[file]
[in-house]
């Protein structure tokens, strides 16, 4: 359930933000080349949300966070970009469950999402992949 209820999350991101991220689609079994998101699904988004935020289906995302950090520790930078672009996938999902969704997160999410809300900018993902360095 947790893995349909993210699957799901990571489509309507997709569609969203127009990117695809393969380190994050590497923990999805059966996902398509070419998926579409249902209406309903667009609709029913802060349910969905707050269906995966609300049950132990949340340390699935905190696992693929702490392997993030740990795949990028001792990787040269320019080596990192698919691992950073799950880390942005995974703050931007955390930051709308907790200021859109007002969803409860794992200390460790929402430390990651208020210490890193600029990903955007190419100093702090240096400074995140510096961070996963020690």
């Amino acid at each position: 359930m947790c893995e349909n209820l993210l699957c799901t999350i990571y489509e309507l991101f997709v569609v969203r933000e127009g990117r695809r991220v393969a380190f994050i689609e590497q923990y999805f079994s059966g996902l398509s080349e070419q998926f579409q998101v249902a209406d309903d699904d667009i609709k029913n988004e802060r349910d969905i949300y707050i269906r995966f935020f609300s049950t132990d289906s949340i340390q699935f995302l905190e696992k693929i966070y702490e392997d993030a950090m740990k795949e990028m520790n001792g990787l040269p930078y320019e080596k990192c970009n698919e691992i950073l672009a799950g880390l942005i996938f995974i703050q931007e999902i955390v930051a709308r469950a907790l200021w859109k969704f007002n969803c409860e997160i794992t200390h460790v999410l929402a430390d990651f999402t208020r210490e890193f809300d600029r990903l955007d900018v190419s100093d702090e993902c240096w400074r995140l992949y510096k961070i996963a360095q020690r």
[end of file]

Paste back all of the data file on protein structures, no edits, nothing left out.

[in-house]
């Protein structure tokens, strides 16, 4: 359930933000080349949300966070970009469950999402992949 209820999350991101991220689609079994998101699904988004935020289906995302950090520790930078672009996938999902969704997160999410809300900018993902360095 947790893995349909993210699957799901990571489509309507997709569609969203127009990117695809393969380190994050590497923990999805059966996902398509070419998926579409249902209406309903667009609709029913802060349910969905707050269906995966609300049950132990949340340390699935905190696992693929702490392997993030740990795949990028001792990787040269320019080596990192698919691992950073799950880390942005995974703050931007955390930051709308907790200021859109007002969803409860794992200390460790929402430390990651208020210490890193600029990903955007190419100093702090240096400074995140510096961070996963020690």
């Amino acid at each position: 359930m947790c893995e349909n209820l993210l699957c799901t999350i990571y489509e309507l991101f997709v569609v969203r933000e127009g990117r695809r991220v393969a380190f994050i689609e590497q923990y999805f079994s059966g996902l398509s080349e070419q998926f579409q998101v249902a209406d309903d699904d667009i609709k029913n988004e802060r349910d969905i949300y707050i269906r995966f935020f609300s049950t132990d289906s949340i340390q699935f995302l905190e696992k693929i966070y702490e392997d993030a950090m740990k795949e990028m520790n001792g990787l040269p930078y320019e080596k990192c970009n698919e691992i950073l672009a799950g880390l942005i996938f995974i703050q931007e999902i955390v930051a709308r469950a907790l200021w859109k969704f007002n969803c409860e997160i794992t200390h460790v999410l929402a430390d990651f999402t208020r210490e890193f809300d600029r990903l955007d900018v190419s100093d702090e993902c240096w400074r995140l992949y510096k961070i996963a360095q020690r």